ROBERT RYMAN (1930-2019)
ROBERT RYMAN (1930-2019)
ROBERT RYMAN (1930-2019)
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The Collection of Thomas and Doris Ammann
ROBERT RYMAN (1930-2019)


ROBERT RYMAN (1930-2019)
signed 'Ryman' (lower left)
oil on linen
66 1⁄2 x 66 3⁄4 in. (169 x 169.5 cm.)
Painted circa 1961.
Peder Bonnier Gallery, New York
Thomas Ammann Fine Art AG, Zurich, 1981
Acquired from the above by the present owner
Cologne, Museen der Stadt Köln, Westkunst. Zeitgenössische Kunst seit 1939, May-August 1981, pp. 279 and 464, no. 720 (illustrated, dated "1963").
Kunsthalle Basel, Von Twombly bis Clemente. Ausgewählte Werke einer Privatsammlung, July-September 1985, n.p., no. 15 (illustrated, dated "1963").
Deichtorhallen Hamburg, Einleuchten. Will, Vorstel und Simul in HH, November 1989-February 1990, p. 50, no. 101 (dated "1963").
Aarau, Aargauer Kunsthaus, Das Gedächtnis der Malerei, August-November 2000, pp. 290 and 423 (illustrated, dated "1963").
Monaco, Grimaldi Forum, New York New York. Fifty Years of Art, Architecture, Cinema, Performance, Photography and Video, July-September 2006, pp. 320 and 530, no. 260 (illustrated).
Further details
This work will be listed as number 1961.011 in the forthcoming catalogue raisonné being organized by David Gray.

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Lot Essay

A lush large-scale work painted early in the artist’s career, Untitled (circa 1961) exemplifies the subtle splendors of surface, light and scale that define Robert Ryman’s practice. For more than half a century, after he began painting in earnest in the mid-1950s, Ryman worked almost exclusively in white and on supports that were square in format. Within these outwardly restrictive tactics—varying little more than the type of paint he used, its means of application, and the medium and size of the square support—he conjured an endlessly diverse and nuanced body of work. Spanning nearly six feet square, the present painting consists of an expanse of smooth white oil paint that is whipped up, over a large, square portion of the canvas, into a roiling section of thick impasto. The short, billowing brushstrokes push and pull in different directions, creating a dynamic, active surface. Beneath them can be glimpsed chinks of raw canvas and a phosphorescent underlayer of ochre and leaf-green paintwork. These colors enhance the area’s optical shimmer, and together with its location—flush with the upper right of the canvas—impart a sense of buoyant uplift to the painting. Anchoring the lower left corner, Ryman’s signature is also structurally integrated into the composition: the compact yellow-green script has the effect of spotlighting the surrounding bright white space, while its graphic curves echo the linear buzz of the textural field opposite. Luminous, serene and unpretentious, the work unfolds its riches with extended viewing, offering an intimate conversation with painting as a physical and aesthetic presence.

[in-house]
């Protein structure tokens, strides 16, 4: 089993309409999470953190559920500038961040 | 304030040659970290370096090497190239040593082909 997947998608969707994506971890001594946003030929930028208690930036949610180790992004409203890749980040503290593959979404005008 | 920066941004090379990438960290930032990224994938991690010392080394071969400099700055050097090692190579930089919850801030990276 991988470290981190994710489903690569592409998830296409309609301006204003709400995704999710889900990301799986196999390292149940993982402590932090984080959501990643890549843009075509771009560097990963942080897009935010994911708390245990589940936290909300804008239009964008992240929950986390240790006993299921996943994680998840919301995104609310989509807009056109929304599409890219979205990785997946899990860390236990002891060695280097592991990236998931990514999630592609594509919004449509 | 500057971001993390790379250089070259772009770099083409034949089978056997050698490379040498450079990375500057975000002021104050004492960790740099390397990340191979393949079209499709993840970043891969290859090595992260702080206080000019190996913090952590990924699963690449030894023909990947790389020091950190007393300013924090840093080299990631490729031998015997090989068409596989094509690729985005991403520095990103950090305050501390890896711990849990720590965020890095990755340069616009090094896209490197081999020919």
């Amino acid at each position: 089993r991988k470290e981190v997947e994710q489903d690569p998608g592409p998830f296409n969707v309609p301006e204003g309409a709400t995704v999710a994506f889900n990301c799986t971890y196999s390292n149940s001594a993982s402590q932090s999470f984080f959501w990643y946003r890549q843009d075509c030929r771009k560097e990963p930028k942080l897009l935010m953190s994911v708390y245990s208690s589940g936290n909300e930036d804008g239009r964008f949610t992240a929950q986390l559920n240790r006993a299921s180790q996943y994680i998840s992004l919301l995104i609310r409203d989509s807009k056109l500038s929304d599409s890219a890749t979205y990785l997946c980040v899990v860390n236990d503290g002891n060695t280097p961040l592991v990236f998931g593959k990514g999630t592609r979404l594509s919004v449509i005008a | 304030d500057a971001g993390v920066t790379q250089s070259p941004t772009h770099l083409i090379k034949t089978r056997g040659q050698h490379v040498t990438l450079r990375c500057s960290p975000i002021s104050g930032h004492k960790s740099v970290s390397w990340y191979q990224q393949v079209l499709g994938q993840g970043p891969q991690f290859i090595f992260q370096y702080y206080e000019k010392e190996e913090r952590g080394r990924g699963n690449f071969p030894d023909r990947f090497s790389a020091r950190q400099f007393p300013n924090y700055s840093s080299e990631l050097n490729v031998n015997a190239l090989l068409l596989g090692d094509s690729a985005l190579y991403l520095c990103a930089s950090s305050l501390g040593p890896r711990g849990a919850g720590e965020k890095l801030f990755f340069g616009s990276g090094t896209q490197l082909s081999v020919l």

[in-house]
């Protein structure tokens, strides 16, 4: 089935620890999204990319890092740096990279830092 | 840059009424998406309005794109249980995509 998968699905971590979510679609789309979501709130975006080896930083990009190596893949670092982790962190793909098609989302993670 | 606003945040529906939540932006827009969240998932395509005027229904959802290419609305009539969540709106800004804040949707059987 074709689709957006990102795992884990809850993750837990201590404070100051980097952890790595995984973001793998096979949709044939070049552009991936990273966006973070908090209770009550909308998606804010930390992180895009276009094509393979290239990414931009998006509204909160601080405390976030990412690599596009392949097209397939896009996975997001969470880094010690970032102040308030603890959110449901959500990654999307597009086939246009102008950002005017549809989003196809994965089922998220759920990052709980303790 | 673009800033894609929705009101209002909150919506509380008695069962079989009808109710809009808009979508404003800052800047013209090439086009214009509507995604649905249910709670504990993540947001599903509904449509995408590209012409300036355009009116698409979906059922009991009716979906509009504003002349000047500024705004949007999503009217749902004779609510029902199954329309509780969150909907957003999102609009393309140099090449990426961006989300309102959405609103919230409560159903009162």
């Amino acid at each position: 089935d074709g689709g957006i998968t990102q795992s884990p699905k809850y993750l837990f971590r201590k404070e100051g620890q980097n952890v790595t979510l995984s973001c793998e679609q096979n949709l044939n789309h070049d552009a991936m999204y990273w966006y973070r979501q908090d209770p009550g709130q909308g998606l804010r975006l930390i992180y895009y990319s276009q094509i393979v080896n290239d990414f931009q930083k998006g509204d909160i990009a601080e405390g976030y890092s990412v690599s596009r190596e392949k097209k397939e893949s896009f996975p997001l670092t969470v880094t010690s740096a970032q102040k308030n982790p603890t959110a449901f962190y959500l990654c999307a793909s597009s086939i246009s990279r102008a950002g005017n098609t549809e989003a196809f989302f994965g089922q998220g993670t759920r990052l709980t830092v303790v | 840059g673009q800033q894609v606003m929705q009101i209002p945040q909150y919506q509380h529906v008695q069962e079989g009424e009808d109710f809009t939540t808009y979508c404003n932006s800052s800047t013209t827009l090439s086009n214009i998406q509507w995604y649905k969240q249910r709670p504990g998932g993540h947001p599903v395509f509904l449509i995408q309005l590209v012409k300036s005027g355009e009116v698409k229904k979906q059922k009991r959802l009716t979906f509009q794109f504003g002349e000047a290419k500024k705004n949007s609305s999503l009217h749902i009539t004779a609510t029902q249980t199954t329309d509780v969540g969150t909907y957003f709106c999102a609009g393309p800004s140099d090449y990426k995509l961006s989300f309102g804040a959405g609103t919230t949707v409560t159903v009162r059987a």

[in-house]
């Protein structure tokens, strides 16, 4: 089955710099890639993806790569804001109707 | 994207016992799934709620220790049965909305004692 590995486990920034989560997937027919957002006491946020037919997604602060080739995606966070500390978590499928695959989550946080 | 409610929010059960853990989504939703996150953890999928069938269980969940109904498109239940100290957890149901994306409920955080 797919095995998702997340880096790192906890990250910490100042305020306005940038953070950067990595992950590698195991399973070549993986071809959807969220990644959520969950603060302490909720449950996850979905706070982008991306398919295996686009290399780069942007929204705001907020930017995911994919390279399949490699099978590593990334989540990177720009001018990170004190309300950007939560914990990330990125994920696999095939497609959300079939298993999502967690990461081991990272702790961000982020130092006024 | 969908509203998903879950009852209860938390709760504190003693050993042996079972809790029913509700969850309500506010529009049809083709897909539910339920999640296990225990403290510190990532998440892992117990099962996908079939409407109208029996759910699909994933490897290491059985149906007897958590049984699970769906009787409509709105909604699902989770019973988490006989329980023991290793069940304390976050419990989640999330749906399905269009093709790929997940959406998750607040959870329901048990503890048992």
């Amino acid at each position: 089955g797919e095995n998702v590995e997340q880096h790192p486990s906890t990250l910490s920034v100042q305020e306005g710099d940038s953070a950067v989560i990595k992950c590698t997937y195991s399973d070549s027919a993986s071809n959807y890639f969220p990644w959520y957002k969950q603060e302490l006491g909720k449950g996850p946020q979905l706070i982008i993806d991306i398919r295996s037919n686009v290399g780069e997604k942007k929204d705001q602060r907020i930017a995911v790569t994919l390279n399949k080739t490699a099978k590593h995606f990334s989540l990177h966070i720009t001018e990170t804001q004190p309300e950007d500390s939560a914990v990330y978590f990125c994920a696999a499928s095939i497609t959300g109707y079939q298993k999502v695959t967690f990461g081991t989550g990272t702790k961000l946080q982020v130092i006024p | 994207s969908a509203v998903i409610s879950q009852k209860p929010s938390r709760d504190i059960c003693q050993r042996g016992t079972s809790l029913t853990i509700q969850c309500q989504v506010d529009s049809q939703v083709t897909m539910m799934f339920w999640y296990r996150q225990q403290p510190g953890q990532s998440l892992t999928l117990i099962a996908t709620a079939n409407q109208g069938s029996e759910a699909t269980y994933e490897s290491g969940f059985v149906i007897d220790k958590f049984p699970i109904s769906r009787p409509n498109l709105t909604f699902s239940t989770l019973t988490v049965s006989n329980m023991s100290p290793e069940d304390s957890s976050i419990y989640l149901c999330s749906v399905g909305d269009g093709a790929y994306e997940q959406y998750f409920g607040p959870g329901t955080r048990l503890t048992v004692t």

Born in Nashville, Tennessee in 1930, Ryman moved to New York in 1952 intending to become a professional jazz saxophonist. He gave up music not long afterwards to concentrate on art, but a rhythmic, playful sensibility would continue to permeate his work: his admiration for bebop in particular, with its basis in improvisations on harmonic structure, might be seen to inform his continual testing of painting’s underlying systems, conventions and frameworks. Ryman had no formal art education, and it was his protracted, direct study of individual paintings at the Museum of Modern Art—where he worked as a guard from 1953 until 1960—that first inspired him to paint. The lessons he learned there, from looking at masters as diverse as Mark Rothko, Henri Matisse, Bradley Walker Tomlin, Paul Cézanne and Willem de Kooning, would go on to inform his work in myriad different ways. He devoted himself to painting full-time in 1961, around the time the present work was painted.